Nausea is a common complaint among people living with diabetes. It can occur as a result of diabetes complications or other factors relating to the condition.
In most cases, nausea is temporary and harmless. However, alongside other symptoms, it can indicate a more serious complication of diabetes.
In this article, we look at the causes of nausea in people with diabetes.
We also explain how a person can relieve this symptom.
Nausea is a common symptom that everyone experiences at some point. It is a general symptom of many problems, including food allergies, migraine, overeating, a stomach bug, and anxiety.
People with diabetes may also experience diabetes-related nausea. In the next sections, we discuss the possible causes of nausea in people with diabetes.
High or low blood sugar levels
Both type 1 and type 2 diabetes involve problems with insulin and the levels of glucose in the blood, which can lead to two events:
- hyperglycemia, or high blood sugar levels
- hypoglycemia, or low blood sugar levels
Hyperglycemia occurs when the body has too little insulin — for example, when a person eats more or exercises less than they had planned. It can also happen in the morning, which is known as the dawn phenomenon.
Hypoglycemia can occur when a person takes too much insulin or does not eat enough food. It can lead to serious complications, including insulin shock.
Both hyperglycemia and hypoglycemia can make a person feel nauseated.
Other symptoms to look out for include:
- vision problems
Without treatment, people with diabetes will go through repeat events of hypoglycemia and hyperglycemia. Over time, this can result in health complications, such as insulin shock, diabetic ketoacidosis, and diabetic neuropathy.
People can usually prevent these complications by managing their diabetes.
A person can avoid hyperglycemia and hypoglycemia by:
- eating regular meals and snacks
- taking medications according to the prescription
- adjusting food and medication intake when increasing activity levels
- checking in with their medical professional regularly
A side effect of medication
Like other medications, some diabetes drugs can cause nausea as a side effect.
These include the common medication metformin, which people should take with food to avoid or reduce nausea.
A person may experience nausea when they start taking injectable medications, but this symptom often goes away once they become used to the injections. If it does not, it is worth the person talking with their medical professional about possibly adjusting the dosage.
Diabetes is a
Gastroparesis affects how the stomach contracts, meaning that food passes more slowly into the intestine.
In addition to nausea, gastroparesis can cause:
- satiety after just a small meal
- a loss of appetite
- fluctuations in blood sugar levels
- pain in the upper abdomen
There is no cure for gastroparesis, but people
- eating frequent small meals instead of three large meals a day
- reducing dietary fiber by limiting the intake of fibrous fruits and uncooked vegetables
- drinking water during and between meals
- avoiding lying down for several hours after eating
- walking around or exercising after meals
People with gastroparesis and diabetes may wish to speak with their medical professional about adjusting their insulin dosage and timings.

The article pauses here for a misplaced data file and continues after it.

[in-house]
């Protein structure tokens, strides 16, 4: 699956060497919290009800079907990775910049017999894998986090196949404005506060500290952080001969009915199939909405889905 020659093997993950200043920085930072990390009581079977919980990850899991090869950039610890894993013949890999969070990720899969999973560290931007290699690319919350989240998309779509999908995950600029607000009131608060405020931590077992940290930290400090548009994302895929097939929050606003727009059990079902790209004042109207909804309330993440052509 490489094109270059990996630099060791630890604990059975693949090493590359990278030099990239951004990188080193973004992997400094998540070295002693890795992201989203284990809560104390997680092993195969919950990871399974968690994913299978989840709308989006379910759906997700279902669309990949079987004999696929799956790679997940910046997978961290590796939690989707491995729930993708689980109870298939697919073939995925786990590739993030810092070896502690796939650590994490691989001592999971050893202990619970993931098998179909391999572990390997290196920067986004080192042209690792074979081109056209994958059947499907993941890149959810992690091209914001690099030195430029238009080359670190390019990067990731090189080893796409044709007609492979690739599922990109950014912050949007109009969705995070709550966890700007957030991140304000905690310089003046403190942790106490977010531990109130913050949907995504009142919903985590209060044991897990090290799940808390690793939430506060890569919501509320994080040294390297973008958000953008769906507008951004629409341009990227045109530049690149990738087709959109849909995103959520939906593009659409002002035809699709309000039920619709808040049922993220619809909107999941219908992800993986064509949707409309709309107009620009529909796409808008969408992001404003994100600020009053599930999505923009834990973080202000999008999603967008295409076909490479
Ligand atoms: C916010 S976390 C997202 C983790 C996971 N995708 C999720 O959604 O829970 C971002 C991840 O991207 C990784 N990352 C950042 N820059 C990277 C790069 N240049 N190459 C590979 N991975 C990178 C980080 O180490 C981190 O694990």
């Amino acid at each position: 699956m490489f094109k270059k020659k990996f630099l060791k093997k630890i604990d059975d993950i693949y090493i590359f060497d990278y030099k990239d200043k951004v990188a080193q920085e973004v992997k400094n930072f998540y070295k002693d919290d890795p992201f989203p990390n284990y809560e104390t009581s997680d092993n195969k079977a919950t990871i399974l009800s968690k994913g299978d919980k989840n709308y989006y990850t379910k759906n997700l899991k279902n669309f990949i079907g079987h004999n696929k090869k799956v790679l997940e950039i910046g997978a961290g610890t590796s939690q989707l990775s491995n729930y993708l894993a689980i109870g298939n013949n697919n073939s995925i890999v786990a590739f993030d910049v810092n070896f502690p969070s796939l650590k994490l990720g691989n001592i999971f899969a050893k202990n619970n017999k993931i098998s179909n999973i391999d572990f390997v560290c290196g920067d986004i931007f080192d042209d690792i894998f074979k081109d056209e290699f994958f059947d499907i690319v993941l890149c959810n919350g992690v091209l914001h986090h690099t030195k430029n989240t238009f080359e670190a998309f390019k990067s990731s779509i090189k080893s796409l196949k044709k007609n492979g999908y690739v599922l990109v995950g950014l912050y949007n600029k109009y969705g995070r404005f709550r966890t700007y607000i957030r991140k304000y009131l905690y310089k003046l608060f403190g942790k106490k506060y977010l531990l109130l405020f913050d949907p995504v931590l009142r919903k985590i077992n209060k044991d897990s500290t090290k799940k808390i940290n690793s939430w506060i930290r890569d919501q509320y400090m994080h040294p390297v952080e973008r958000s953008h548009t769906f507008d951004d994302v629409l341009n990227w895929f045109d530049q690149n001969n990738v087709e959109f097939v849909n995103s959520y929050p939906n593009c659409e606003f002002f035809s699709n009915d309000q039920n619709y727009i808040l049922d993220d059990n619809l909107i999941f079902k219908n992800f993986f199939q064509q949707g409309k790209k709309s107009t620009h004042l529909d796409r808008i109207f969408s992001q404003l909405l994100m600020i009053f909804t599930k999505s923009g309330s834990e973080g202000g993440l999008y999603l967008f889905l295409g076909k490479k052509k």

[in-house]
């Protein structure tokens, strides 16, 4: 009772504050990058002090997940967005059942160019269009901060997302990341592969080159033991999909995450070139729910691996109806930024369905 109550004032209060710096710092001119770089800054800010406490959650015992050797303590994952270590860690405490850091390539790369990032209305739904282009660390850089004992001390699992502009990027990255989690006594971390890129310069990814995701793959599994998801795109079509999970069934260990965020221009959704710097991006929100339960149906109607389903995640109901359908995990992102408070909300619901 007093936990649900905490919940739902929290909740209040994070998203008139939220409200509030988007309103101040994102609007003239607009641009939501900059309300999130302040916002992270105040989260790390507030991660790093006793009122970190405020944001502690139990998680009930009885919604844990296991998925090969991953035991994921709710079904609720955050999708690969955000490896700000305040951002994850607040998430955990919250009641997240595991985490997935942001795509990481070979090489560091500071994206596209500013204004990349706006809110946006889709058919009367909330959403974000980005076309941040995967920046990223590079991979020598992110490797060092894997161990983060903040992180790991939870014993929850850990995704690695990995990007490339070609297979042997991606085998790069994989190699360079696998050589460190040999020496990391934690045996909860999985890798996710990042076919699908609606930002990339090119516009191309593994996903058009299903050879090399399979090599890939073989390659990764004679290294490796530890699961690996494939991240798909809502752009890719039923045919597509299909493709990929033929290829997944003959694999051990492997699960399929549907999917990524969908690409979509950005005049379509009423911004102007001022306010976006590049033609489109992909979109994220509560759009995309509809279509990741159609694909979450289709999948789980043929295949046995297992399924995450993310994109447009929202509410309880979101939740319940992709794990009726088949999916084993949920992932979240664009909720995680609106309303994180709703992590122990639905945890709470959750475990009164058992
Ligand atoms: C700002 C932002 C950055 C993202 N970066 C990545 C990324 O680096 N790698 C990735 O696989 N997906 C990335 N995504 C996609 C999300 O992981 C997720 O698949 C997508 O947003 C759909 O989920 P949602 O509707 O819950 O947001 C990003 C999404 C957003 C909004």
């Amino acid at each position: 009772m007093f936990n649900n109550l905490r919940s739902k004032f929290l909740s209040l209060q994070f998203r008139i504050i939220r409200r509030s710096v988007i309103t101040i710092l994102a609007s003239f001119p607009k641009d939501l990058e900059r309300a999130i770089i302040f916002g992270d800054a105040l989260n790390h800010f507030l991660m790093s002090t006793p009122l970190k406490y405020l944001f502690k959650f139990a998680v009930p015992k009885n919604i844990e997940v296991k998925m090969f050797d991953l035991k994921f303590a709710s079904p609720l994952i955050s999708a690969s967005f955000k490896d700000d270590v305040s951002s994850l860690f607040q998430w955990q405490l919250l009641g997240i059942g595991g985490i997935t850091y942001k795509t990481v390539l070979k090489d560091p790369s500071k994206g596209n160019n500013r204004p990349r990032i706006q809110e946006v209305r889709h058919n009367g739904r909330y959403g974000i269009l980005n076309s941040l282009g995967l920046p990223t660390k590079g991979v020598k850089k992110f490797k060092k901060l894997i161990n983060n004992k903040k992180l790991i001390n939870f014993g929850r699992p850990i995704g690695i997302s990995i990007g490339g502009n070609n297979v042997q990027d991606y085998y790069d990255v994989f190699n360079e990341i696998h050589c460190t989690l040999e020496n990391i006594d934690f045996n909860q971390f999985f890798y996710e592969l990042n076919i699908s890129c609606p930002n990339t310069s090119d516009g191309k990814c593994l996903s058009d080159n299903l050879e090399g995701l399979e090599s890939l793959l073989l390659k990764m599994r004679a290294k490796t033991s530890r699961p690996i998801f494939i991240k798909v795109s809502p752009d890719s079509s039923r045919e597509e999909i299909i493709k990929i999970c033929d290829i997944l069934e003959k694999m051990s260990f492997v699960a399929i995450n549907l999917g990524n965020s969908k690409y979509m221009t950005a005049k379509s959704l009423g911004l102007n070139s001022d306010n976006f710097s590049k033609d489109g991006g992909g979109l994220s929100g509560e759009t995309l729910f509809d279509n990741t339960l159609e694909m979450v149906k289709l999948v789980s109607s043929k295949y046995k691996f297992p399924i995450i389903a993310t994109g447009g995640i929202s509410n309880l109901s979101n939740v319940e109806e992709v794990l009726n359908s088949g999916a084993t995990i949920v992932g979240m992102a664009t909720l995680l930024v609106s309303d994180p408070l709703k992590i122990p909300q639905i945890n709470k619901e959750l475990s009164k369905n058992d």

Pancreatitis occurs when the pancreas becomes swollen and inflamed. People living with diabetes have a
In addition to nausea, pancreatitis can cause:
- pain in the abdomen
- rapid pulse
A person may be able to prevent or manage pancreatitis by eating a low-fat diet. Quitting smoking and avoiding drinking alcohol can also help reduce the risk of this condition.
Diabetic ketoacidosis occurs when blood sugar levels become very high and ketones build up to dangerous levels in the blood. It can be life threatening and is a medical emergency.
One common symptom of diabetic ketoacidosis is severe nausea.
The other symptoms of this condition
- urinating more frequently
- feeling more thirsty than usual
- experiencing pain in the abdomen
- feeling confused
- having difficulty taking deep breaths
- feeling fatigued
- experiencing muscle weakness
- having fruity-smelling breath
If a person experiences one or more of these symptoms, they should seek medical attention immediately.
Diabetes may increase a person’s risk of feeling nauseated because diabetes-related complications, such as hyperglycemia, can cause nausea.
People can take the following steps to help prevent or reduce their risk of developing complications that can lead to nausea:
- taking medication exactly as a medical professional has prescribed
- avoiding skipping meals
- abstaining from alcohol
- quitting smoking and avoiding secondhand smoke
- eating a varied, nutrient-dense diet
- following a meal plan that a medical professional helped create
Treating nausea at home often involves taking over-the-counter medications that target nausea symptoms. A person may also try alternative methods, such as eating ginger root.
The following steps can also reduce nausea:
- increasing the amount of protein in meals
- staying hydrated
- staying upright immediately after eating
- avoiding strong smells
In addition, a person should speak with a medical professional about their symptoms. The medical professional may be able to adjust the person’s medications or recommend other lifestyle changes to help prevent nausea.
People with diabetes may experience nausea as a result of many causes, including gastroparesis, certain medications, and diabetes-related complications, such as high or low blood sugar levels.
When additional symptoms occur, a person should speak with a medical professional, who may be able to prescribe medications or recommend lifestyle changes to reduce symptoms.
People can prevent diabetes-related complications by managing the condition.